Coming soon......

Coming soon......
Vintage surf meet this september plus board auction
We buy interesting old boards 60s/70s/early 80s in good condition. Email . Also wanted - Surfing UK , British Surfer and Surf Insight magazines .
Above photo - copyright Rennie Ellis photographer archive

Thursday, 20 August 2015

Some boards survive better than others

 I was stoked to hear from Paulo in Portugal , who wrote that he has the very same Freedom pictured above in the classic 70s photo with Steve Harewood . I've always loved this board and wondered if it was still around ; however I was a little gutted to see Paulo's photos of what it looks like now ! See below.
Paulo was given it by a friend 20 years ago, so it has been in Portugal a long time . With a hell of a lot of sun and water damage, Paulo asks is it worth restoring ? Its debateable !

 Luckily I was able to buy this 6'6 Freedom around 10 years ago, a sister board to the one above, and possibly even the one behind Steve in the photo. Although its been surfed quite a lot, its still almost as good as new and one of my favourites. Its amazing how different boards' fates can be !!

Wednesday, 19 August 2015

Quo Vadis surfboards (Tris in Lacanau, France)

Thanks to Jean-Pierre for sending in photos of his beautiful Quo Vadis singlefin. Quo Vadis were essentially Tris surfboards, but made in France. How did this come about ?
Well the story goes that in 1978 Philip O'Loughlin, an Australian living in Lacanau-Ocean ordered a batch of boards from Tris surfboards (at that time Johnny Manetta and Chops Lascalles were heading Tris as Tris Cokes had sold up his share) . Philip owned Lacanau's first surf shop Lacanau Lou, which had ran from approx 1973 I think. UK boards had a very good reputation in France.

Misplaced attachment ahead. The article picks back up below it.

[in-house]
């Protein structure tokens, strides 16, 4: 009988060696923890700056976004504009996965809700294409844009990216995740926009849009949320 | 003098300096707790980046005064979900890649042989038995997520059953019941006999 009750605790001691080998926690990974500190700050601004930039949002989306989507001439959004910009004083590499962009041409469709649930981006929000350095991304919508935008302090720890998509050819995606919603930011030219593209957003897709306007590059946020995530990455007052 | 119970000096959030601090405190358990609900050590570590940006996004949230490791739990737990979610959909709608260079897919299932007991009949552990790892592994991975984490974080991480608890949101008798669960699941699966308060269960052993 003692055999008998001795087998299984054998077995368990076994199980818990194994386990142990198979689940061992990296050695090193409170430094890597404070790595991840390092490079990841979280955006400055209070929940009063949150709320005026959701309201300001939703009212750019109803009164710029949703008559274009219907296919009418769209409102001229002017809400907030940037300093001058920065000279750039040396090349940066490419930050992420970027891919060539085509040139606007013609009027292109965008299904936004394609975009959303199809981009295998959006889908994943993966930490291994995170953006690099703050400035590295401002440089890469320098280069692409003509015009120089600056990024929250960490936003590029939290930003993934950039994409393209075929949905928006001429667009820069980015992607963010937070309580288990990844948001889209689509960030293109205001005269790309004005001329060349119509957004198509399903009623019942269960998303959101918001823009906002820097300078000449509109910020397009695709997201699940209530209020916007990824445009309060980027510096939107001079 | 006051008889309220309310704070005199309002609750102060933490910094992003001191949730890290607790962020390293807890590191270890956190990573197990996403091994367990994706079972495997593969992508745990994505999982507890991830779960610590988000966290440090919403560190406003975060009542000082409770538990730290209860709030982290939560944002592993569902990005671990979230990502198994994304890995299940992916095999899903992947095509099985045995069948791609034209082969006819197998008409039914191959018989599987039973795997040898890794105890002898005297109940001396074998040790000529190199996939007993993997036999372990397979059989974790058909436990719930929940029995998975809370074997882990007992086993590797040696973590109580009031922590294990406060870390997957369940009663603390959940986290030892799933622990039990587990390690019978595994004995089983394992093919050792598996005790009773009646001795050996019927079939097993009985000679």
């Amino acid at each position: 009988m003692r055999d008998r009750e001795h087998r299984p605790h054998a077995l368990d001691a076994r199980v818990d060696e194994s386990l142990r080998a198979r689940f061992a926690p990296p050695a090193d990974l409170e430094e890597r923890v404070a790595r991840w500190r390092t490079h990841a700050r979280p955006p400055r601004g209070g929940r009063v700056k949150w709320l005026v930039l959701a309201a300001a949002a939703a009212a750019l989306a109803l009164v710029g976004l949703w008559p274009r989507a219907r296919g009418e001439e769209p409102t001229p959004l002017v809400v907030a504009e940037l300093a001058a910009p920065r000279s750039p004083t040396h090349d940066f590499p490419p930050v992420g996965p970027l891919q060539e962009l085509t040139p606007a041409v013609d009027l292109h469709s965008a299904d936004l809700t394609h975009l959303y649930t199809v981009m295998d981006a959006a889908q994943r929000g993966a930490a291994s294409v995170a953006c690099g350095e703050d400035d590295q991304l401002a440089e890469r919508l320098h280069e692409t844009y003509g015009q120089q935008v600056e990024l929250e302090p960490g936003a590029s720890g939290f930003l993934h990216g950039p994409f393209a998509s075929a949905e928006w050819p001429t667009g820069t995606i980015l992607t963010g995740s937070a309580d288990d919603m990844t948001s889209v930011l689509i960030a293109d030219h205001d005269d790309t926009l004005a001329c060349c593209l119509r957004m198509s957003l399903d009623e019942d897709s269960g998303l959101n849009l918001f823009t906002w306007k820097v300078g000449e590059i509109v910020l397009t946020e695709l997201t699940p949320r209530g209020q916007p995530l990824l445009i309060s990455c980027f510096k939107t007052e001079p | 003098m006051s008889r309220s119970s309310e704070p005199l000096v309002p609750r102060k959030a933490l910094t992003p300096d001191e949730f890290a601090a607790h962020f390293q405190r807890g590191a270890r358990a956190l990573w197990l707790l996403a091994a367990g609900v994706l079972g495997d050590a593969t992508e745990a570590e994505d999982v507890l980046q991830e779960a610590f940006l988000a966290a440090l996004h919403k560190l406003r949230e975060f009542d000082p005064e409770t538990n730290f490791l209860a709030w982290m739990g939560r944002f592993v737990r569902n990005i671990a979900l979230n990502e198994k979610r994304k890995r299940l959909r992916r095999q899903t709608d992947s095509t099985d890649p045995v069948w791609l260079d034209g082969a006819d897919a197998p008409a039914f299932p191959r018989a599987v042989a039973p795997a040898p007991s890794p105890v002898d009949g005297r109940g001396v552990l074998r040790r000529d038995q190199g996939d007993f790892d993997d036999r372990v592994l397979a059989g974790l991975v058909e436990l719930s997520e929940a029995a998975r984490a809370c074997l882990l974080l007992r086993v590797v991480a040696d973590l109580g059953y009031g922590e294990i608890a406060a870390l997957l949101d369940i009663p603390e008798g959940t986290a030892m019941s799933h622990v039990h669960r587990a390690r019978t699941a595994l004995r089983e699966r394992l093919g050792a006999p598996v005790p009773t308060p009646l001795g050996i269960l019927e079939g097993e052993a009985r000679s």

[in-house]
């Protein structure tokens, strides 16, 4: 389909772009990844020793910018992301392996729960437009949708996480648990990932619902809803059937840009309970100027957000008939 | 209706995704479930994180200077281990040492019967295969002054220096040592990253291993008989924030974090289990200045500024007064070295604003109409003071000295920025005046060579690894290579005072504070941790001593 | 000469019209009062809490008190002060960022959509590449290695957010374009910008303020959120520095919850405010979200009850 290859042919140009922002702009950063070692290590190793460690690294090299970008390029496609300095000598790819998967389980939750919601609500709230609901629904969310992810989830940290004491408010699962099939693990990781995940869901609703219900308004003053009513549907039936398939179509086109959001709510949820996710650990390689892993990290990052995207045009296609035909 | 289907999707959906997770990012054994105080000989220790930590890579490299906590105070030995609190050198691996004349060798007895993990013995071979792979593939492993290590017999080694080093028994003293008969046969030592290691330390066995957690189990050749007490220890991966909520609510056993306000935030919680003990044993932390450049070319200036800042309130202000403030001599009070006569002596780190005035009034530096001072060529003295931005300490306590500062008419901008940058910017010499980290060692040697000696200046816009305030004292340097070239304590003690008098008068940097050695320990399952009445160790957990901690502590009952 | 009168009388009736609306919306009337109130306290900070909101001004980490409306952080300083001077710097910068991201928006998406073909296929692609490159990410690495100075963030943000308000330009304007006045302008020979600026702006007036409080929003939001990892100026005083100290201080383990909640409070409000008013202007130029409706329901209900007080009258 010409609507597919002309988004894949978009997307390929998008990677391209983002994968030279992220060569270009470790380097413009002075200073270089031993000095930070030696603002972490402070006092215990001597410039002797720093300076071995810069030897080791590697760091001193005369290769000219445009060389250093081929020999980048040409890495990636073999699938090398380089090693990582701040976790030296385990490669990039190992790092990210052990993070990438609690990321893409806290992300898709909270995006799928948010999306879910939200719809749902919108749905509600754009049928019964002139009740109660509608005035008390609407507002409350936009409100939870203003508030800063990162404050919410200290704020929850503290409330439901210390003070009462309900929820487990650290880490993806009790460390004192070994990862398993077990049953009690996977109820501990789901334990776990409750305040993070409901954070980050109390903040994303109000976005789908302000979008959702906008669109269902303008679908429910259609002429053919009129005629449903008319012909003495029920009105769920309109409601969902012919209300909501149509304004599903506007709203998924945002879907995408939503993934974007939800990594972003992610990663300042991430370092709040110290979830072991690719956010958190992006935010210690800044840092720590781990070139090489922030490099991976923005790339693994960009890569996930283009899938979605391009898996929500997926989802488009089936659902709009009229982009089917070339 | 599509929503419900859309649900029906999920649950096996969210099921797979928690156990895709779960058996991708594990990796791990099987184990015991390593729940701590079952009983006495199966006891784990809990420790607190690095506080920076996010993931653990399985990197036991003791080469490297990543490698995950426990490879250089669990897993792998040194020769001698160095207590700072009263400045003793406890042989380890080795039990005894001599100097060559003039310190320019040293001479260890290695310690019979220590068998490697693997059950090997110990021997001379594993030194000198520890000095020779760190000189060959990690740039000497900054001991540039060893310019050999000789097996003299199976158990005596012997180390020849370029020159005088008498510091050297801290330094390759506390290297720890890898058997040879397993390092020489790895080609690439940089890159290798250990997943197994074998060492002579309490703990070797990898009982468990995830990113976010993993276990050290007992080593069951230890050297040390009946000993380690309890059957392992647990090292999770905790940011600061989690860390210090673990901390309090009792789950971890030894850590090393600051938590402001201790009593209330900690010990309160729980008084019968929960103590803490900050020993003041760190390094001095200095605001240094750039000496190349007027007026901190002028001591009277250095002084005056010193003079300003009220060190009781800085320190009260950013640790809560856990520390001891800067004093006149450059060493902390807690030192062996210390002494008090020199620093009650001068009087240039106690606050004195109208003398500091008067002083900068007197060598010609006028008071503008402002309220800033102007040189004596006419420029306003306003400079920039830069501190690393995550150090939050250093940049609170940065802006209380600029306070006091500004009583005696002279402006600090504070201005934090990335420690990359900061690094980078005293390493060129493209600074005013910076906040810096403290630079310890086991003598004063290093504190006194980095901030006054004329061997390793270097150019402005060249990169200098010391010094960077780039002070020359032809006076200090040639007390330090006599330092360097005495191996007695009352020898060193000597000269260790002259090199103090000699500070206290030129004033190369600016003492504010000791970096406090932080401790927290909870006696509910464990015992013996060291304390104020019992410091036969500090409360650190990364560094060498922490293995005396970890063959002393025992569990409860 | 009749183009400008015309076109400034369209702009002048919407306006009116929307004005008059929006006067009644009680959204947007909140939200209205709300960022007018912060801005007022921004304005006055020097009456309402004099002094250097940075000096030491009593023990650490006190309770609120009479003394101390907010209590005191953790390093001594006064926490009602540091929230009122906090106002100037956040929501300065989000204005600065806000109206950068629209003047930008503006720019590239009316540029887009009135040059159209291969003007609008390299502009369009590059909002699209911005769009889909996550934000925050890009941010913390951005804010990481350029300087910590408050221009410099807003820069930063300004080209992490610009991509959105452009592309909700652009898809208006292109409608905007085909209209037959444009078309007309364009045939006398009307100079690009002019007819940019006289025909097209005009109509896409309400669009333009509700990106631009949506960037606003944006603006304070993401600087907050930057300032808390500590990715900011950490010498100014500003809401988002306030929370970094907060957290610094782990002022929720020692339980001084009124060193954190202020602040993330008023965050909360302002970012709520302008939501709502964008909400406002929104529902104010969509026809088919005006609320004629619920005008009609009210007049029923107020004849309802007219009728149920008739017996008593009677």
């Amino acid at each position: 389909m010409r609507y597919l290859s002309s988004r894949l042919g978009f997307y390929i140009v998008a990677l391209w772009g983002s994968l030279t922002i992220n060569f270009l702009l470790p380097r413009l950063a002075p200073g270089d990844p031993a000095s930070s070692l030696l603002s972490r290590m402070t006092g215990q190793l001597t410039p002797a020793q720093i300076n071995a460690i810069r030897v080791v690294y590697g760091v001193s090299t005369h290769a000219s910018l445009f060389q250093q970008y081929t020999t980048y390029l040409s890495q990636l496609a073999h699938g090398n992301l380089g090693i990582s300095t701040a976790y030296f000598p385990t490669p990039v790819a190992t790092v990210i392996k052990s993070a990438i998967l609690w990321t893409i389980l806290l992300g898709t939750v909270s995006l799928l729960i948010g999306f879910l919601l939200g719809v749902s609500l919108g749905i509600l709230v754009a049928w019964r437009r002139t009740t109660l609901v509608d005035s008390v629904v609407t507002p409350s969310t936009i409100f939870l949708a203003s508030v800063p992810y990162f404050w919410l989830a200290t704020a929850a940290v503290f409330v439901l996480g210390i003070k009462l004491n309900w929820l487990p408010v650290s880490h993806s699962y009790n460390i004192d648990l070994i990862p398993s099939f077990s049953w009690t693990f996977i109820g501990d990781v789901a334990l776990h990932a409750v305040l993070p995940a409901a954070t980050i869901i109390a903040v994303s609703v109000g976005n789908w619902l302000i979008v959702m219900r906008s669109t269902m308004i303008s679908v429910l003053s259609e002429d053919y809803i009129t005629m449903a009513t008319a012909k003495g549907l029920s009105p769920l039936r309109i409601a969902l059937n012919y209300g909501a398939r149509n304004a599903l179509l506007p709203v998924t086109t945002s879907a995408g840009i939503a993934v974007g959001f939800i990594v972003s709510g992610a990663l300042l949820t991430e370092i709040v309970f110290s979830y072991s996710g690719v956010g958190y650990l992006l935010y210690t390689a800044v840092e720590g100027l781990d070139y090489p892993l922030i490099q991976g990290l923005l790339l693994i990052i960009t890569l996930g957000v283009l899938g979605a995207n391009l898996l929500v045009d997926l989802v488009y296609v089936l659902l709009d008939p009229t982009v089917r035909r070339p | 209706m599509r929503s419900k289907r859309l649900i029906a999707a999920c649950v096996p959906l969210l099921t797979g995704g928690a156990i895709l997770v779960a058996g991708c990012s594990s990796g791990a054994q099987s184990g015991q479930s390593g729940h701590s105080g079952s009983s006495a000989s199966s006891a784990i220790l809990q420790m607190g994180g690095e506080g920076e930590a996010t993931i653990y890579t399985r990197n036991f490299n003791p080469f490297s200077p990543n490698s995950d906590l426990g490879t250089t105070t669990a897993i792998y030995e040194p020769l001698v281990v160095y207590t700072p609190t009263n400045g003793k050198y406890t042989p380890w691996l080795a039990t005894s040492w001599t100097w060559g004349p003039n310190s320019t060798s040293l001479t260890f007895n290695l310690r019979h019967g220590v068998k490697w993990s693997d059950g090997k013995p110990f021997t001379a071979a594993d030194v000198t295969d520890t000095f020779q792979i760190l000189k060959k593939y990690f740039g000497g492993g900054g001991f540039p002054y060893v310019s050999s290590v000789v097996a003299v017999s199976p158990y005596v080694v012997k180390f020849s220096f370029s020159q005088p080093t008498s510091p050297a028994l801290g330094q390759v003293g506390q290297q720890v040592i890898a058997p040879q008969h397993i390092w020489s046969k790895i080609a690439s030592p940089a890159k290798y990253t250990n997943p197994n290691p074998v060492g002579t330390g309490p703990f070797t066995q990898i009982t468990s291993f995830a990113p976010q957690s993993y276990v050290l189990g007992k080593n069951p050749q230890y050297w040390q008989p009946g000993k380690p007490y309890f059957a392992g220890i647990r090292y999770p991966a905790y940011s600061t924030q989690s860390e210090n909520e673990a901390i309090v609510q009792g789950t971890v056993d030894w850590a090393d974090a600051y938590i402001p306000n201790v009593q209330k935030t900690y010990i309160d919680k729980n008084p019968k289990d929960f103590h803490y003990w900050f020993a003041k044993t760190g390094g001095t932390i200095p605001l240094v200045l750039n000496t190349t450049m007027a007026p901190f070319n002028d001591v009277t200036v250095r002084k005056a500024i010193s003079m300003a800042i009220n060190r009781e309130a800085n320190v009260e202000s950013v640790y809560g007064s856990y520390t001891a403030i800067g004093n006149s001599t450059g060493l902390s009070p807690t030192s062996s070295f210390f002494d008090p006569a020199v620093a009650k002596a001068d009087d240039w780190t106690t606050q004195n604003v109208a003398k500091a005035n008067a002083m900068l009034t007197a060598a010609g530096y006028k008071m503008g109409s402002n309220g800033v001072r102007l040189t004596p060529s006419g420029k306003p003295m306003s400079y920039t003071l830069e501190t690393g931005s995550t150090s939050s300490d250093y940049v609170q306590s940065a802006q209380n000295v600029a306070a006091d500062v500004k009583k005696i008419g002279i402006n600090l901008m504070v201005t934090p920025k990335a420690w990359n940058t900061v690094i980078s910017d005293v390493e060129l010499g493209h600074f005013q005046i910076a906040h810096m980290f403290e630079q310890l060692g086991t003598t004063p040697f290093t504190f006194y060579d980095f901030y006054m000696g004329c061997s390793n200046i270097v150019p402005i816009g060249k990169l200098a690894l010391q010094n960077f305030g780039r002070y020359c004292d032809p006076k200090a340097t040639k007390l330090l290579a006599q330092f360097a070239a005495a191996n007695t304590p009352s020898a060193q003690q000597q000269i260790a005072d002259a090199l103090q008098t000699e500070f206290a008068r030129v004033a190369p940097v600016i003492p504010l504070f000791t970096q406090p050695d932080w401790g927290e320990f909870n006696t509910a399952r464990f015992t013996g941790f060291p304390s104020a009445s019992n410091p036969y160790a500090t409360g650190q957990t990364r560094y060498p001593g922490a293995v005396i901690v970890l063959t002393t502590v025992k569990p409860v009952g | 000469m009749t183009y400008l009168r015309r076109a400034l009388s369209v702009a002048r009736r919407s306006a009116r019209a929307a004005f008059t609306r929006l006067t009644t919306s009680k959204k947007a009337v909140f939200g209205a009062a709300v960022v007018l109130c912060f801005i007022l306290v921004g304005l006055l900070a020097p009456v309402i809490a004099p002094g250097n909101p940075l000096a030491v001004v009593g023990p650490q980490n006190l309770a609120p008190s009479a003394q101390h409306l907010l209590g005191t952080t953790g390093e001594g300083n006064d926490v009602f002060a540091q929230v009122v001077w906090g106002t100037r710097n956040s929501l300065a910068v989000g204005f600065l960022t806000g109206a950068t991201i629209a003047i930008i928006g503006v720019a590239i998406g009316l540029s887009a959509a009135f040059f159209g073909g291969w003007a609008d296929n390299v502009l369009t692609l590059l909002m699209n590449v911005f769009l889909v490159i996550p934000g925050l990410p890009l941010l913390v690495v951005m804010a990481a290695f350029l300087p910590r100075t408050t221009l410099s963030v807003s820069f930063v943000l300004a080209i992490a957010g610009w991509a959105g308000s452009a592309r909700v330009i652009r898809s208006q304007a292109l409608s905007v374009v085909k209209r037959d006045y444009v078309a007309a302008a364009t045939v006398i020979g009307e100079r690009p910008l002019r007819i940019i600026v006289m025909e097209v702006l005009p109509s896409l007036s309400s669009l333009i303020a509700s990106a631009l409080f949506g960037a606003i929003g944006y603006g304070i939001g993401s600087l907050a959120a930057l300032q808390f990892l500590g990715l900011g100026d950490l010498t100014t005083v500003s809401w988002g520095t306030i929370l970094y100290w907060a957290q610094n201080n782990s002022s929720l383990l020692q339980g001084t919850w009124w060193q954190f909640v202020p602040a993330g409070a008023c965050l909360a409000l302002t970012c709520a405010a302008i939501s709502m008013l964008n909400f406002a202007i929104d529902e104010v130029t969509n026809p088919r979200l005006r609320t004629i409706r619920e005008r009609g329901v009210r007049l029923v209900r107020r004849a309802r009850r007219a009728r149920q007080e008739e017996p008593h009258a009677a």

Philip wanted around 70-80 boards and arranged for the Tris guys to come down and shape at Lacanau, supplying all the materials and equipment in a factory converted from an abbatoir nicknamed 'The Ranch' . Chops and Johnny shaped, and Teep sanded, finished and made fins . Chops, although a great surfer , had not got a lot of shaping under his belt at this point, but these French boards were a good opportunity to improve his skills under the watchful eye of Johnny.
Jean Pierre has also written abou Quo Vadis on his French surf blog -

''Chops, Philipe and myself named the boards Quo Vadis, Latin for 'where are you going' and I designed this beautiful flowing broad s shape with the words Quo Vadis on it. It became quite sought after. In fact, Chops and myself carried on using the logo when we got back to England.''
''The surfboards looked absolutely stunning in the new showroom in Lacanau-Ocean .It was very French, very avant garde ;all polished glass and steel,  with rows of the beautiful Quo Vadis surfboards. I was quite proud of that trip'' From 'Looking for something to find'' by Johnny Manetta, which makes a good read with lots of great Cornish surf history.
Lacanau Lou , trade show? with Quo Vadis board/ boards on the rack. Late 70s
Johnny Manetta at the factory/ showroom with a lovely Quo Vadis
Quo Vadis swallow tail, owned by Jean Pierre's friend Gerard in Lacanau.

It seems the Quo Vadis mainly had ply fins

Beautiful boards in the stylish French showroom
Factory at the Ranch, Johnny and Teep
Tris crew on a French surf trip, early 70s.